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All in the family

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By Marnie Bennett

Getting your children involved in the purchase of a new home is a wonderful idea. Understandably, many children and teens have anxieties about moving to a different home in a new neighbourhood.

Giving them a say in the process can help them feel more positive about this major life change.

Having said that, it’s crucial to approach their involvement strategically. Obviously, your child’s priorities will not be the same as yours; it might be a little odd if they were! Your son may favour a neighbourhood because his best friend lives there or there’s a basketball net above the garage.

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If you choose to include them in the process, a word to the wise — prepare yourself. If you decide not to buy the home of your children’s dreams, it will pull at your heartstrings. You may also leave wishing you’d never asked for their input in the first place. But stay strong; children are resilient.

With this in mind, try to give your children realistic expectations. To an older child, you might say something like: “We care a lot about your opinions, but we also have to consider things like cost and practicality.” Younger children are often easier to please, and can be engaged by talking about where a swing set or treehouse might go. Children of any age usually enjoy talking about aspects over which they’re given some control, such as the colours they would like to paint their bedrooms.

Family meetings are a great way to open channels of communication to ensure everyone has a chance to voice their opinions and ask questions. With a resale home, discuss plans for renovation or decoration, or how you plan to use the rooms. When looking at pre-construction, take family visits to a model home and show older children the floor plan and finishes you’ve chosen.

If you’re planning to purchase a new home, touring models can be a bit of an adventure, and a good way to find out what’s important to your children without having them invest too much emotion in any one property. Looking at resale properties can be trickier. Children and teens normally don’t have the powers of discernment necessary to look past the possessions and decor of current owners and imagine the residence as their home. Let’s face it, this is a struggle even for adults.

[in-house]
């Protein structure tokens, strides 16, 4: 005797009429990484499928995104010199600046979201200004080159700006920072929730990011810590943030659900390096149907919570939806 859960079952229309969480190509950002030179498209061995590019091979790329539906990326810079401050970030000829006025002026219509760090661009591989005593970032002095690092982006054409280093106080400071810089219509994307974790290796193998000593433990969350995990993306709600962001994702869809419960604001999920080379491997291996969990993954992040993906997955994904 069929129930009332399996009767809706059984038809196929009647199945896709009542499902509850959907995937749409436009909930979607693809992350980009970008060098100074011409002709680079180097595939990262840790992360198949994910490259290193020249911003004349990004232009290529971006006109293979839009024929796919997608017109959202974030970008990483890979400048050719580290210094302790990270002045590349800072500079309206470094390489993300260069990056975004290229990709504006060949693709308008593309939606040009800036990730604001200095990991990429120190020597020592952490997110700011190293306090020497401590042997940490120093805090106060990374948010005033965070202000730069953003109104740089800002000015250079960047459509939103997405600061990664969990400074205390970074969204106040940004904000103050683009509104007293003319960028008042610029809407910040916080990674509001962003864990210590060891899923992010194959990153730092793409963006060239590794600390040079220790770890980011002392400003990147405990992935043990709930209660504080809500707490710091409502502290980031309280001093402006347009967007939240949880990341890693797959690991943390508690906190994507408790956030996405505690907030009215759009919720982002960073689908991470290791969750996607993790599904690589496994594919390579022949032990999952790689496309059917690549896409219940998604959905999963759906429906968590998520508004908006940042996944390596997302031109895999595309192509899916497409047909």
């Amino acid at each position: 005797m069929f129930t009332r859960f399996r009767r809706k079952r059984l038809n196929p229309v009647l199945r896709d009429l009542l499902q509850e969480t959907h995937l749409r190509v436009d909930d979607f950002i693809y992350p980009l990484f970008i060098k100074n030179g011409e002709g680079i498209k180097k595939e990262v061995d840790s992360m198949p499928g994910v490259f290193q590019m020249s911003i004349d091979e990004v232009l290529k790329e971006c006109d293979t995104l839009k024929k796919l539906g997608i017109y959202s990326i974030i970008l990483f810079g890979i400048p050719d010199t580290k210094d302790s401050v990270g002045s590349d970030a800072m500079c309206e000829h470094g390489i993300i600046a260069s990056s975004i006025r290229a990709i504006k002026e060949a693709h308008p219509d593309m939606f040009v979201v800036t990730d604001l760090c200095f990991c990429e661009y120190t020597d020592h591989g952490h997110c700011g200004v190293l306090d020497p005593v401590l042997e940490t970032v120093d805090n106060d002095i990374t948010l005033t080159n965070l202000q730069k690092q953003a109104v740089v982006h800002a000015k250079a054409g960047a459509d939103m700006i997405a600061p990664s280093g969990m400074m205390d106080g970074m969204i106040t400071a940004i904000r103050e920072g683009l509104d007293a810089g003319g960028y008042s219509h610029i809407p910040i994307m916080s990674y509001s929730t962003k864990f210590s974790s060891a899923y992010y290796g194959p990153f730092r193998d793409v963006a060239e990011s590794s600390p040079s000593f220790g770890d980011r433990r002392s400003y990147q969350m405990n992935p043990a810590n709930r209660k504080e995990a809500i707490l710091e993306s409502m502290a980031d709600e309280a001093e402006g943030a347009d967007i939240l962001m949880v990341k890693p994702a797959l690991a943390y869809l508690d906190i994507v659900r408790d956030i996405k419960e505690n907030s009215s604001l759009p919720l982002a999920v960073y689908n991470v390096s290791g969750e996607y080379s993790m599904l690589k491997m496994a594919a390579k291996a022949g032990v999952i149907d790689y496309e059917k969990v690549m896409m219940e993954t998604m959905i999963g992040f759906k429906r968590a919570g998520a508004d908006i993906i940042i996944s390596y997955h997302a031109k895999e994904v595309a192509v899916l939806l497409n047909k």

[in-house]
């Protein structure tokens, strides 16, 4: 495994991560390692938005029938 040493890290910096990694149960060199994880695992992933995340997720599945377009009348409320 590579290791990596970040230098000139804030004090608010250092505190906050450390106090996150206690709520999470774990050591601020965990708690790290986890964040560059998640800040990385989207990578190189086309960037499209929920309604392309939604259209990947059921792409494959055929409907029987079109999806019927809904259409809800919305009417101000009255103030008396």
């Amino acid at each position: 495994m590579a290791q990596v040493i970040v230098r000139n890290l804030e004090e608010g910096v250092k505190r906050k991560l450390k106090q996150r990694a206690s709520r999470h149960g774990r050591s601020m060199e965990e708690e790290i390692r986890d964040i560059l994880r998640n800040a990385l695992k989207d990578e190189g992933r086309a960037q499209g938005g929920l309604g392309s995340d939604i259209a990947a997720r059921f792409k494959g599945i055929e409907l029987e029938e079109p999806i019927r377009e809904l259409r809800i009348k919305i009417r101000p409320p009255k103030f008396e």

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Parents also tend to be interested in details that children find boring. Do your best to keep them engaged during the visit. And, finally, touring multiple houses may be disorienting for them. Given these considerations, you may decide to show your children a home only after your offer has been accepted. When you do, encourage them to visualize how the home will look once your belongings are in place. Emphasize the fun that you’ll have there.

From a social point of view, the change in neighbourhoods can be the most challenging aspect of a move for children. Do some research into recreational amenities in the area, with an eye out for activities your children might enjoy. If possible, enrol them in a sport or club of their choosing. This will give them something to look forward to, as well as helping them to meet new friends.

It’s a lot of preparation, but the payoff is big. The first time your children’s laughter travels through the halls, you’ll know you are finally home.

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